SUMMARY: Guy with moving bubble charts shows how the world's population, wealth, and lifespan have changed over 200 years.
12-04-10, 09:19 AM
Praise be to statistics. They are most probable...
That was a very entertaining presentation. And, not to mention, inspirational and uplifting (unlike most that depressing stuff we see nowadays).
Very interesting, and enlightening to those who are not fully aware of the disparities among nations. However, this presentation does not explain that the low life expectancy show for many countries is the result of high infant mortality and is not Representative of the age expectancy of someone who has reached the age of 8 years old. These statics also do not show that that the highest individual incomes and wealth do not necessarily occur in the most developed countries of the world, but rather in many of the most undeveloped nations. So when you happen to meet an 80 year old man who is from one of the statistically poorest countries, who is also among the top ten wealthiest people in the world .... don't be surprised!
So when you happen to meet an 80 year old man who is from one of the statistically poorest countries, who is also among the top ten wealthiest people in the world .... don't be surprised!
I get what you're saying but if I just happen to one day meet an 80 year old man who is from a developing nation and also one of the ten richest people in the world, i will be surprised! Sounds like a pretty rare bird indeed :)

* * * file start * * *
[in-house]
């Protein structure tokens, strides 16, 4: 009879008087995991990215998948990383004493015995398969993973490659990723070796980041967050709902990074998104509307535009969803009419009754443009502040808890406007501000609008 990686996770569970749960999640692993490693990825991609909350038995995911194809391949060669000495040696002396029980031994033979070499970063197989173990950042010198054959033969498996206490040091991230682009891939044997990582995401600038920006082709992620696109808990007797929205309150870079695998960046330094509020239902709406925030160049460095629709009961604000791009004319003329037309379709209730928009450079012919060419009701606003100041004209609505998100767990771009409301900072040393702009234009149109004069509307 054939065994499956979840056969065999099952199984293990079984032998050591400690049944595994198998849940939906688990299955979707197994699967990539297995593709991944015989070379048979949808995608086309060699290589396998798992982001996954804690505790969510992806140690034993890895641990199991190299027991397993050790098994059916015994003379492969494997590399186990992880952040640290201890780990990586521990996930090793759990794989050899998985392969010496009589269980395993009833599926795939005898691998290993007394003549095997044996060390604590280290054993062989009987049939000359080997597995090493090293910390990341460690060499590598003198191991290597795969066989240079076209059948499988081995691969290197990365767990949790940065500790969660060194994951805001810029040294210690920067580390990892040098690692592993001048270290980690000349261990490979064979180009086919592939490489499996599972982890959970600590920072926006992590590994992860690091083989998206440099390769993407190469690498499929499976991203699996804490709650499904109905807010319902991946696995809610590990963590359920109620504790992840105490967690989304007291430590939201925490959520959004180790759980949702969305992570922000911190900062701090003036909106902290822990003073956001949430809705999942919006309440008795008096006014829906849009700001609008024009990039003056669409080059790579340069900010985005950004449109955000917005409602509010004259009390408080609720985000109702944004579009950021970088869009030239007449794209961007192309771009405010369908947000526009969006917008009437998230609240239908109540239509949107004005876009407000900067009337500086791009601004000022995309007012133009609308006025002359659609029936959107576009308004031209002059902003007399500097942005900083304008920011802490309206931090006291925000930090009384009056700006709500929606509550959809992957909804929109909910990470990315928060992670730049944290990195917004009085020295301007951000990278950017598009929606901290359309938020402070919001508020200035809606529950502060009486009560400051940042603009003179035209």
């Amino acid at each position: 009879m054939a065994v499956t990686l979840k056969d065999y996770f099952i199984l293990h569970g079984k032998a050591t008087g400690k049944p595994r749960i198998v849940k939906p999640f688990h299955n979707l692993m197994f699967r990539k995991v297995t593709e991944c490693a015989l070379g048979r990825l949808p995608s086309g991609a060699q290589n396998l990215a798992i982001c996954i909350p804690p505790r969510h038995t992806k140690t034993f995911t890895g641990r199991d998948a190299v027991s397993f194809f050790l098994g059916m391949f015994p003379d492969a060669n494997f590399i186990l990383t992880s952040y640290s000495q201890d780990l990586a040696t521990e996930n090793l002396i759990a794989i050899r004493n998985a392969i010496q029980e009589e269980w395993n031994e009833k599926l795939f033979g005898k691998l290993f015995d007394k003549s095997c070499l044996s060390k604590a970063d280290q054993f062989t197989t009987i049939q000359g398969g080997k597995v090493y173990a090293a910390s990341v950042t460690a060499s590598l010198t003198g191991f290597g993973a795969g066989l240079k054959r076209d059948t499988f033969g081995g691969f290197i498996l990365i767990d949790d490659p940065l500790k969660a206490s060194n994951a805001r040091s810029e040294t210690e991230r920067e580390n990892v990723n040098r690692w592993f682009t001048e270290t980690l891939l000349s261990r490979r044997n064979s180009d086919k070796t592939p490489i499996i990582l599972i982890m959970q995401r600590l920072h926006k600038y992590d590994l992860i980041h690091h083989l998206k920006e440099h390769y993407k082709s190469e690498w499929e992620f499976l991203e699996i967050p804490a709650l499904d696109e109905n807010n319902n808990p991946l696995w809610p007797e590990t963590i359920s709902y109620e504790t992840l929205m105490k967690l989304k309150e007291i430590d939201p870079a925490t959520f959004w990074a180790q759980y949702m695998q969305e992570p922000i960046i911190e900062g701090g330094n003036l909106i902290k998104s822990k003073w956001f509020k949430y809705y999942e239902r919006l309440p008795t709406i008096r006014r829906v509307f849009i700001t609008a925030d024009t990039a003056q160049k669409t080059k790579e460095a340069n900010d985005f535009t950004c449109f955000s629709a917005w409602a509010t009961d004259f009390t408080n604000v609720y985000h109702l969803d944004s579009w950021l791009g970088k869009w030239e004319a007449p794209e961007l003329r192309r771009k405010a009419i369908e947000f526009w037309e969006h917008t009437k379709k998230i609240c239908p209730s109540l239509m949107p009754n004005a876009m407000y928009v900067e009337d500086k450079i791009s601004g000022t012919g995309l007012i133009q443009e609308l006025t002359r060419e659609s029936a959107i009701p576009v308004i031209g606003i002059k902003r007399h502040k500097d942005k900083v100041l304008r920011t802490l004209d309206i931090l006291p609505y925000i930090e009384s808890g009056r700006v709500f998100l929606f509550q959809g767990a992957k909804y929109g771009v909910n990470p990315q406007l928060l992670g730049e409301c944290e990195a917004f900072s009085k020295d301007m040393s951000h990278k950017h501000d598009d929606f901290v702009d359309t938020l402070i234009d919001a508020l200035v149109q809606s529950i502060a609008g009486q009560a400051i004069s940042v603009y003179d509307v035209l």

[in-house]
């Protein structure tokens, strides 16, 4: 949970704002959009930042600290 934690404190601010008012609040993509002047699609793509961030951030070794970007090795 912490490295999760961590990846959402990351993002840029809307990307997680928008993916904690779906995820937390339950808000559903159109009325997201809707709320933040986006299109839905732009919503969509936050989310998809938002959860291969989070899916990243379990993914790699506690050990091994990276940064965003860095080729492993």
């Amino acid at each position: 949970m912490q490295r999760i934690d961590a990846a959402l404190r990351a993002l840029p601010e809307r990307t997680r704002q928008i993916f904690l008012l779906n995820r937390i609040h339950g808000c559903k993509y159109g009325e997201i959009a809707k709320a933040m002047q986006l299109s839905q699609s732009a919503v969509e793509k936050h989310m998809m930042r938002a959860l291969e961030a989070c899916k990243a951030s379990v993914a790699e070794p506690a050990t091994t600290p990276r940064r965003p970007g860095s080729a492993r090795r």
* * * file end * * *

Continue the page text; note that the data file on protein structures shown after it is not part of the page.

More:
12-06-10, 04:06 PM
"rare bird"........................not while the U.S. is paying aging dictators to remain "allies".
12-07-10, 04:14 PM
"guy" = Hans Rosling, and his presentations on various studies of global population data are a recurring hit at the 'TED' conferences.
'TED' is a regular gathering of, well, the intellectual elite, where speakers give talks on a smorgasboard of scientific topics facing today's world. 'TED' stands for Technology, Entertainment, Design. Some of the Design oriented talks are truly fascinating. Yes, this is also the group that launched Al Gore and his PowerPoint Show. So while it's political bias is definitely left-leaning, it's still often brings forth fascinating material.
http://www.ted.com/speakers/hans_rosling.html hosts a collection of his talks.
Here's a collection of 'automotive' themed talks, including a 2008 talk from Larry Burns, GM's recenlty retired VP for R&D - http://www.ted.com/search?q=automotive